For further information on this year’s Oxford Lieder festival, you can visit the event’s website here

Talking Heads: Christian Gerhaher


Interview with Ben Hogwood

Arcana is fortunate indeed to have the opportunity to talk with Christian Gerhaher. The German baritone has been singing in Salzburg with friends when we speak. It is the morning after, and in spite of a gruelling concert including major song cycles by Berlioz and Schoeck, he sounds invigorated on the other end of the telephone. “It was a very difficult program, but with some fantastic works”, he enthuses. “We did a new string sextet version of the Berlioz cycle Les nuits d’été, arranged by David Matthews, which was really wonderful. I was performing with the best musicians imaginable – Isabelle Faust, Anna Katharina Schreiber, Danusha Waskiewicz, Antoine Tamestit, Jean-Guihen Queyras and Christian Poltéra.

The composer bringing us together for this conversation, however, is Robert Schumann. Together with his long-term musical partner, pianist Gerold Huber, Gerhaher has completed a mammoth project recording the composer’s songs (or ‘Lieder’) for voice and piano. The result is an 11-CD set released this month by Sony Classical, the culmination of many years’ hard work and dedication. Christian receives my congratulations on the pair’s achievement with characteristic warmth. “Thank you very much. Yesterday I got the box, and it was touching because we have worked for such a long time, and so intensely, to achieve this!”

Gerhaher is an engaging interviewee, generous with his answers. We begin by casting his mind back to see if he can recall his very first encounter with the Lieder of Schumann? “Yes – it was a recital by the baritone Hermann Prey. He was performing Dichterliebe, and the Kerner songs. I was especially touched by Dichterliebe, which was a kind of upbeat for my work with Gerold in the Lieder repertoire.”

What was it about the composer’s music that drew him in? “Schumann is very well known now, with titles like Dichterliebe or the Eichendorff cycle, the Heine cycle Liederkreis Op.24, and the Kerner songs, maybe Myrthen, the Op.25”, he recounts, “but I discovered that there are so many songs, 299 in all! I got so completely involved in Schumann singing. I was always addicted to his piano music when I was young, but then I found out that every song, when Gerold and I did them for the first time, was amazing and so full of possible meaning. It would have been so sad to leave these songs undiscovered. We make our repertoire bigger and bigger, if possible, but then came this opportunity of recording, and we thought it was the perfect way to get to know Schumann as well as possible. I must say apart from one or two songs I love them all. I can’t say there is one weak song. In the first ‘Liederjahr’ (Schumann’s first ‘Year of Song’) in 1840, where he happened to deliver 140 masterworks from nothing, there is no song there that is boring, bad or strange. It’s just incredible what a pianist like him could deliver out of no development, from the beginning it was perfect. The 1850 songs are the same. It’s amazing.”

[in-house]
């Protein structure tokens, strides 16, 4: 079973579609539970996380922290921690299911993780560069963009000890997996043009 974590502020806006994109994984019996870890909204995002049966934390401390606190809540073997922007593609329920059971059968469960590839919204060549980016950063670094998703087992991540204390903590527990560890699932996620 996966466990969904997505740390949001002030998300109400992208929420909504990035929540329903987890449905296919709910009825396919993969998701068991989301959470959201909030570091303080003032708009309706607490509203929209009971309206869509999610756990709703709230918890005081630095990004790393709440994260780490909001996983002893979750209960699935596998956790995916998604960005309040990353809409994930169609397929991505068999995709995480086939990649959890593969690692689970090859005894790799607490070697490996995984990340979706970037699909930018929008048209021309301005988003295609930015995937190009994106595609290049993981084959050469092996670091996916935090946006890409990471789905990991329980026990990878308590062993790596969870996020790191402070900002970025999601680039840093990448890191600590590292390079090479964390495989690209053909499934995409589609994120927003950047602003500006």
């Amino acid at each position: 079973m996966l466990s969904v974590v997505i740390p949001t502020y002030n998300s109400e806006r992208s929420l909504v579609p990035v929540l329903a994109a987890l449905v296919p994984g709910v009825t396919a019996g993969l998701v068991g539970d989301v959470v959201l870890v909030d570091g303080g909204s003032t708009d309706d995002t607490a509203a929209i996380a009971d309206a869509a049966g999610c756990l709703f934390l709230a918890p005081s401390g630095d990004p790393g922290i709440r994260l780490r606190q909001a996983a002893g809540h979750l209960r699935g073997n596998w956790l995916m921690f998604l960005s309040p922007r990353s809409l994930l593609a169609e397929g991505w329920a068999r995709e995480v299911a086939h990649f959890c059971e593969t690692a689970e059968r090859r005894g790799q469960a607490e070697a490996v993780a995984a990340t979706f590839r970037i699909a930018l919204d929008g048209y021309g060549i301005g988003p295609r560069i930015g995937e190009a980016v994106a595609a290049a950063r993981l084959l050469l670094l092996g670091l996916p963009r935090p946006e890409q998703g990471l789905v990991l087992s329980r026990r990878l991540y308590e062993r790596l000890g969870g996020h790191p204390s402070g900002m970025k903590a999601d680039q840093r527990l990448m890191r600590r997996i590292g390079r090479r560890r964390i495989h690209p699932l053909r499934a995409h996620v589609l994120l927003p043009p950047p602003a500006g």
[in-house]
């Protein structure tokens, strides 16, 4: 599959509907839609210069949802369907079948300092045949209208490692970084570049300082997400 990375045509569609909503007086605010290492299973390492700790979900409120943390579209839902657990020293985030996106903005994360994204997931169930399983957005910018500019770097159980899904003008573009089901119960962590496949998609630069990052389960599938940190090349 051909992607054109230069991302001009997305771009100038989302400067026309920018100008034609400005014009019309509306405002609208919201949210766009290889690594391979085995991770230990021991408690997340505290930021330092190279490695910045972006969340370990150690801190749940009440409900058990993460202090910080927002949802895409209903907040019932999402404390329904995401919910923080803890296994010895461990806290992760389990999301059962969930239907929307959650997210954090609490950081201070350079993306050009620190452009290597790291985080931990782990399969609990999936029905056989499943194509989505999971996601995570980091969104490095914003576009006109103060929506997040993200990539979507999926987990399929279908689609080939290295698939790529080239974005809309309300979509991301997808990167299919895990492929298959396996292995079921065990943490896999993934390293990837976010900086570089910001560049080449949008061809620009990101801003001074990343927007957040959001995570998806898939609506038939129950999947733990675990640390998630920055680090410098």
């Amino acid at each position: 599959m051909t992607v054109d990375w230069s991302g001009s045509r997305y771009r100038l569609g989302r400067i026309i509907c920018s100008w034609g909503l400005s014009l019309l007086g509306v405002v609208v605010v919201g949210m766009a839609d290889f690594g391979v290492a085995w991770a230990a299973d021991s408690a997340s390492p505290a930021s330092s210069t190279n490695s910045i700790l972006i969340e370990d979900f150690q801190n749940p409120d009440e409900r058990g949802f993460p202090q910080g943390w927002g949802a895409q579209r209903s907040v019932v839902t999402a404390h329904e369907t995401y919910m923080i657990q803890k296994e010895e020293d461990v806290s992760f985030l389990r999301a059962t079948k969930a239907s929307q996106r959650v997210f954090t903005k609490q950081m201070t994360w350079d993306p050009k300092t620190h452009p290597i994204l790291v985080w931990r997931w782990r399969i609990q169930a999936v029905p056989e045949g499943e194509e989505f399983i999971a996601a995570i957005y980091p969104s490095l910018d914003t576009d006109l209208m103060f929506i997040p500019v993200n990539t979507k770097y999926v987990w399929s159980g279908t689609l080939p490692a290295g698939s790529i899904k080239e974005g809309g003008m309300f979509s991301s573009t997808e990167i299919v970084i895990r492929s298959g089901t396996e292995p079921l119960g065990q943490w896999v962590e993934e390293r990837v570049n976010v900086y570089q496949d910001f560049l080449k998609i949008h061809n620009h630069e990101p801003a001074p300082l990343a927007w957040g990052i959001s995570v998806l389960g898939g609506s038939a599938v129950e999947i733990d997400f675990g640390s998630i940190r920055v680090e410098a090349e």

His wonder at Schumann is only enhanced by these lesser-known songs, and our conversation alights on the set of six Gesänge published as Op.107, an intimate and emotional set. “They are”, he agrees. “What I thought quite early on with Gerold is that there is a cyclic idea behind each of Schumann’s opus numbers. Altogether there are 45 separate lieder opuses. Two of them are complete opuses with one song only (Der Handschuh and Belsatzar) but the rest are cycles. We had a very interesting idea concerning these cycles, which is that the form of each is always different. You have so many different ways of completing a song cycle, in the narrative. You have the Kerner songs, and you have the fantastic wedding gift of Myrthen, which speaks for itself as a song cycle, but there are also cycles which are conceived just for one work. The four books of Myrthen always end with two songs by the same poet, like two people standing together at the end of a book – a loving couple.”